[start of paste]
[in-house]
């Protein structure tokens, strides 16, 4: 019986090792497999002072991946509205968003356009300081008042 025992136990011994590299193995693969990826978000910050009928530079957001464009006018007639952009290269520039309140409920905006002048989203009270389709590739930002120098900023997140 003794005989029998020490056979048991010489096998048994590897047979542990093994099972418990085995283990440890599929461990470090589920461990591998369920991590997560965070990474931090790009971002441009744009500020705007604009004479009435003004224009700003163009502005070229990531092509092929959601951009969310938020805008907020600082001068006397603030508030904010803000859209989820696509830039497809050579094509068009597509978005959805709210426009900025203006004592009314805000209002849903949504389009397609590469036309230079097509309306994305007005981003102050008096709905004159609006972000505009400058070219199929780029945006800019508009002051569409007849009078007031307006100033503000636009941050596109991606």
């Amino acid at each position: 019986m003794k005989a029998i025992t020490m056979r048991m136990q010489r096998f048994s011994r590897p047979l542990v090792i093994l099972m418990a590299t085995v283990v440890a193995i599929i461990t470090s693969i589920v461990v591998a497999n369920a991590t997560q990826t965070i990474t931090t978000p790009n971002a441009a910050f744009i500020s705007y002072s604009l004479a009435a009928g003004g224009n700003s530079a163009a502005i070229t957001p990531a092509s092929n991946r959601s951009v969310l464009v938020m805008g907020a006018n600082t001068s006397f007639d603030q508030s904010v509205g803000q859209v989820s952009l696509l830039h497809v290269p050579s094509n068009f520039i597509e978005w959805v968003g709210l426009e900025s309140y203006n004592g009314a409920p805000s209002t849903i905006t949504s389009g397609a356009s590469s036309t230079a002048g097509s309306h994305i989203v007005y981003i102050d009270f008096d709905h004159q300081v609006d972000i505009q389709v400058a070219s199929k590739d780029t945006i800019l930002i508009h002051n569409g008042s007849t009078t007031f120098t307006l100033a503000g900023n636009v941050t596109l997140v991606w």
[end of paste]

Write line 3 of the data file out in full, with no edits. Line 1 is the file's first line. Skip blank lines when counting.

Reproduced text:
């Amino acid at each position: 019986m003794k005989a029998i025992t020490m056979r048991m136990q010489r096998f048994s011994r590897p047979l542990v090792i093994l099972m418990a590299t085995v283990v440890a193995i599929i461990t470090s693969i589920v461990v591998a497999n369920a991590t997560q990826t965070i990474t931090t978000p790009n971002a441009a910050f744009i500020s705007y002072s604009l004479a009435a009928g003004g224009n700003s530079a163009a502005i070229t957001p990531a092509s092929n991946r959601s951009v969310l464009v938020m805008g907020a006018n600082t001068s006397f007639d603030q508030s904010v509205g803000q859209v989820s952009l696509l830039h497809v290269p050579s094509n068009f520039i597509e978005w959805v968003g709210l426009e900025s309140y203006n004592g009314a409920p805000s209002t849903i905006t949504s389009g397609a356009s590469s036309t230079a002048g097509s309306h994305i989203v007005y981003i102050d009270f008096d709905h004159q300081v609006d972000i505009q389709v400058a070219s199929k590739d780029t945006i800019l930002i508009h002051n569409g008042s007849t009078t007031f120098t307006l100033a503000g900023n636009v941050t596109l997140v991606w």